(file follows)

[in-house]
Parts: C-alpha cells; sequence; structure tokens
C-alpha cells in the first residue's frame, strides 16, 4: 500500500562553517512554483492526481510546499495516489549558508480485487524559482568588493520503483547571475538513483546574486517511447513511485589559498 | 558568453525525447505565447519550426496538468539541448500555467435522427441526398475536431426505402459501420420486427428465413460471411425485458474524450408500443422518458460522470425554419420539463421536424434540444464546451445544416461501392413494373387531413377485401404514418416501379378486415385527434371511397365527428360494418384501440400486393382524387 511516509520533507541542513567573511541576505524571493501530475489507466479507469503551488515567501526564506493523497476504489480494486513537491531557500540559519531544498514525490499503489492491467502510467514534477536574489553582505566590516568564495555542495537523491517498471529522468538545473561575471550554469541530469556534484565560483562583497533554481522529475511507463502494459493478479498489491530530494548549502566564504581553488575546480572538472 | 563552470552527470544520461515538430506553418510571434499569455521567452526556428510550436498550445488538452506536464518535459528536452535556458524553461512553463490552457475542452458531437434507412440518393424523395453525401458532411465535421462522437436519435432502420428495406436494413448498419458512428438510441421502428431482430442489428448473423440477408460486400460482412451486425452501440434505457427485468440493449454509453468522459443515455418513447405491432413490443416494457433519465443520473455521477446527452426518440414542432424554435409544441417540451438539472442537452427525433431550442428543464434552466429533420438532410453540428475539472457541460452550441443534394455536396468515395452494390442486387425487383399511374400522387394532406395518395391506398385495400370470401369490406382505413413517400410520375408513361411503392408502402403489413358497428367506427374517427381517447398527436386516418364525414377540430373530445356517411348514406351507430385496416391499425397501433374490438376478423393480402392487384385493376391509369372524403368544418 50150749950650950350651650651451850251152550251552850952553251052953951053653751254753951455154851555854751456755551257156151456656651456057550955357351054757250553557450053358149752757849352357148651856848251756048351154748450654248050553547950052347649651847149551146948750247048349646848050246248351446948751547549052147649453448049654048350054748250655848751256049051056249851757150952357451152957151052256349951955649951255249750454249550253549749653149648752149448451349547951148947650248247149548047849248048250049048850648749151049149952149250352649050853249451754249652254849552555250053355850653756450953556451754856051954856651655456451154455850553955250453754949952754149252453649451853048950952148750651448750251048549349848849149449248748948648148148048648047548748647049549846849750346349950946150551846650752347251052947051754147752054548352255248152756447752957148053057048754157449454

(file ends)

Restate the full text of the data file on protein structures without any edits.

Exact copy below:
[in-house]
Parts: C-alpha cells; sequence; structure tokens
C-alpha cells in the first residue's frame, strides 16, 4: 500500500562553517512554483492526481510546499495516489549558508480485487524559482568588493520503483547571475538513483546574486517511447513511485589559498 | 558568453525525447505565447519550426496538468539541448500555467435522427441526398475536431426505402459501420420486427428465413460471411425485458474524450408500443422518458460522470425554419420539463421536424434540444464546451445544416461501392413494373387531413377485401404514418416501379378486415385527434371511397365527428360494418384501440400486393382524387 511516509520533507541542513567573511541576505524571493501530475489507466479507469503551488515567501526564506493523497476504489480494486513537491531557500540559519531544498514525490499503489492491467502510467514534477536574489553582505566590516568564495555542495537523491517498471529522468538545473561575471550554469541530469556534484565560483562583497533554481522529475511507463502494459493478479498489491530530494548549502566564504581553488575546480572538472 | 563552470552527470544520461515538430506553418510571434499569455521567452526556428510550436498550445488538452506536464518535459528536452535556458524553461512553463490552457475542452458531437434507412440518393424523395453525401458532411465535421462522437436519435432502420428495406436494413448498419458512428438510441421502428431482430442489428448473423440477408460486400460482412451486425452501440434505457427485468440493449454509453468522459443515455418513447405491432413490443416494457433519465443520473455521477446527452426518440414542432424554435409544441417540451438539472442537452427525433431550442428543464434552466429533420438532410453540428475539472457541460452550441443534394455536396468515395452494390442486387425487383399511374400522387394532406395518395391506398385495400370470401369490406382505413413517400410520375408513361411503392408502402403489413358497428367506427374517427381517447398527436386516418364525414377540430373530445356517411348514406351507430385496416391499425397501433374490438376478423393480402392487384385493376391509369372524403368544418 50150749950650950350651650651451850251152550251552850952553251052953951053653751254753951455154851555854751456755551257156151456656651456057550955357351054757250553557450053358149752757849352357148651856848251756048351154748450654248050553547950052347649651847149551146948750247048349646848050246248351446948751547549052147649453448049654048350054748250655848751256049051056249851757150952357451152957151052256349951955649951255249750454249550253549749653149648752149448451349547951148947650248247149548047849248048250049048850648749151049149952149250352649050853249451754249652254849552555250053355850653756450953556451754856051954856651655456451154455850553955250453754949952754149252453649451853048950952148750651448750251048549349848849149449248748948648148148048648047548748647049549846849750346349950946150551846650752347251052947051754147752054548352255248152756447752957148053057048754157449454